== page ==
‘But? There’s a “but”, isn’t there?’
Nightingale nodded. ‘Yeah.’ He sighed again. ‘Here’s the thing. Robyn gets to keep her soul but she dies on her thirty-third birthday. In two years’ time.’
Jenny opened her mouth in astonishment.
‘There was no room for manoeuvre. That’s what he wanted. It was a deal-breaker. He said that if I didn’t agree then he’d let one of them take her soul and to hell with the consequences.’
Jenny stood up, her eyes blazing. ‘You gave away your sister’s life? How could you do that?’
‘It wasn’t mine to give, Jenny. Don’t you see that? If I hadn’t done anything she’d have died in two years anyway. Only they’d have taken her soul as well. This way, at least…’
‘At least what, Jack? She’s got two years to live? Does she know?’
Nightingale shook his head. ‘And she won’t ever know. I don’t even know if I’m going to see her again.’
‘Where is she?’
‘I don’t know. And so long as everyone thinks she killed those kids, I don’t want to know.’
‘So she stays underground, lives her two years and then dies? How is that a good deal for her?’
‘She gets to keep her soul.’
‘We don’t even know what a soul is, Jack. We don’t even know if there are souls.’
‘If there aren’t, then what is all this about?’
‘I wish I knew,’ said Jenny. ‘But I know one thing: no one has given you the right to play God.’
‘That’s not what happened.’
‘That’s exactly what happened. You did a deal with a devil and as a result of that deal your sister is going to die in two years.’
‘You’re playing with words.’
‘No, Jack, that’s your prerogative. I’m telling you how I see it. You sold your sister out.’
‘I did a deal to save her soul.’
‘You had no right to do a deal like that. You should have talked to your sister first.’
‘That wasn’t possible. I had to do what I had to do.’
‘As always, Jack Nightingale is at the centre of the bloody universe.’
Jenny shook her head and held up her hand. ‘Enough.’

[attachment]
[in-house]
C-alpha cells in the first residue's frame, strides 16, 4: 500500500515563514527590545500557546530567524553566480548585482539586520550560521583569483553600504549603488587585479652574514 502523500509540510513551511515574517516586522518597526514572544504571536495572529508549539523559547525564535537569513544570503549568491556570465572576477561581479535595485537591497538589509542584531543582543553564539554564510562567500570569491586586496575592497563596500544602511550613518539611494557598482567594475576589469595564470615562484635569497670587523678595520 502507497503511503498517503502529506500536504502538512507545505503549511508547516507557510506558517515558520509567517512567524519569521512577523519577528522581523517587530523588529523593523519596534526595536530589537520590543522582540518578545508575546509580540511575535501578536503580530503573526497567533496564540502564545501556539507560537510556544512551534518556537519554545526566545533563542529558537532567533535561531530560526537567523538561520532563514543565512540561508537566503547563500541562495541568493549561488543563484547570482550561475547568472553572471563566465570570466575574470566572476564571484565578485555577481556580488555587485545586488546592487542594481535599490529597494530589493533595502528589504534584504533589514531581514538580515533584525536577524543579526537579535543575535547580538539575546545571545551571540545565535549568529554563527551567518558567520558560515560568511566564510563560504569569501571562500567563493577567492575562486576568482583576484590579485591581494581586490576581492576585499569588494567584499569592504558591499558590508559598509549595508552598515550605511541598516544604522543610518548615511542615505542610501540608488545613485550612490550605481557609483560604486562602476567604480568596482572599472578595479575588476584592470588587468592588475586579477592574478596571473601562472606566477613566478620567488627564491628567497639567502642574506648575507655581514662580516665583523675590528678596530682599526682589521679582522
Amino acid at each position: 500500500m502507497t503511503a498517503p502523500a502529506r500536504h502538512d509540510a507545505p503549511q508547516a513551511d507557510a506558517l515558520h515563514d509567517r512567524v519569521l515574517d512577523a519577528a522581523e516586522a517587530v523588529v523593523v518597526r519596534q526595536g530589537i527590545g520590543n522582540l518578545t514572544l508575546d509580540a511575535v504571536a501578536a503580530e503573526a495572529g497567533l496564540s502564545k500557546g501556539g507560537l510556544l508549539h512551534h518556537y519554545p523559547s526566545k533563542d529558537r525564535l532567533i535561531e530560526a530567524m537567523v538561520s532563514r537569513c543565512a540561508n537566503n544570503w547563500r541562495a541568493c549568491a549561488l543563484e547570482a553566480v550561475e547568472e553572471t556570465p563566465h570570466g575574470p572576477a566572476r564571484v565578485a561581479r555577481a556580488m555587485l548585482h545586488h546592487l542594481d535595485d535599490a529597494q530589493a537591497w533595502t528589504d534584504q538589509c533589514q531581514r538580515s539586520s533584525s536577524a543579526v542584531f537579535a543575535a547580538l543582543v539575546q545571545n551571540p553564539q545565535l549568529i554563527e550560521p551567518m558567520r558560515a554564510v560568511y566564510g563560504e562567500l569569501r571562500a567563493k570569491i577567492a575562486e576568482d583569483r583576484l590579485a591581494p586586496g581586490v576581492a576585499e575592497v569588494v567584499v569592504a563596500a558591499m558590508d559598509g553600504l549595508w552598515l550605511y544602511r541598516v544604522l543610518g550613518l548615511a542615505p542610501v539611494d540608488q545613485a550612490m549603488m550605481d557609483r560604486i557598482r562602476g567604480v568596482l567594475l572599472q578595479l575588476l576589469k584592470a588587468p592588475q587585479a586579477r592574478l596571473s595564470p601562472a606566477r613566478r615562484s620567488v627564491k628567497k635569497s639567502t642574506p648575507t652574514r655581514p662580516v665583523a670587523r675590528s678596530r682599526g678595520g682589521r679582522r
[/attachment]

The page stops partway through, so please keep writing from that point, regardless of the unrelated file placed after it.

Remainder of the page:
‘You don’t understand.’
‘No, I do understand. That’s the problem. I’m out of here.’ She turned and walked away.
She didn’t look back and walked out of the room.
Nightingale cursed as a plump West Indian nurse walked in. She grinned mischievously at him. ‘Girlfriend trouble, honey?’ she asked.
‘She’s not my girlfriend,’ said Nightingale.
‘There’s a spark,’ said the nurse, looking at his chart. ‘A definite spark.’
‘She’s always like that just before she bursts into flames,’ said Nightingale. ‘Speaking of which, I really need a cigarette.’
‘This is a hospital, honey.’
‘I know. But there’s a smoking room, right?’
She chuckled. ‘You do know that smoking is bad for you, don’t you?’
‘Lots of things are bad for you. Life is bad for you. At the end of the day, everyone dies.’
The nurse frowned and put down the chart. ‘Honey, what made you so cynical? Life is to be lived to the full and then you have an eternity with the Lord.’
‘What’s your name?’
‘You believe that, Mary-Louise?’
‘Of course I do.’
‘Even working here in a hospital? You must see people die every day.’
‘I see people go to meet their maker. And I see miracles. And if you had your eyes open you’d see them too.’
‘And what about angels? Have you seen angels?’
She smiled at him, her eyes twinkling. ‘I’ve seen doctors send home people who’d come here to die, and I’ve seen them turn suffering into release. If that’s not the work of angels then I’d like to know what is. What about you, Mr Nightingale, have you seen angels?’
‘Not yet,’ he said.
‘Well, keep looking, because they’re out there.’
Nightingale swung his legs over the side of the bed. ‘I might just do that,’ he said. ‘In the meantime I’m checking myself out. And before you ask, I didn’t take anything from the minibar.’
‘We don’t have minibars,’ said the nurse.
‘Exactly,’ said Nightingale. ‘Now, where are my clothes?’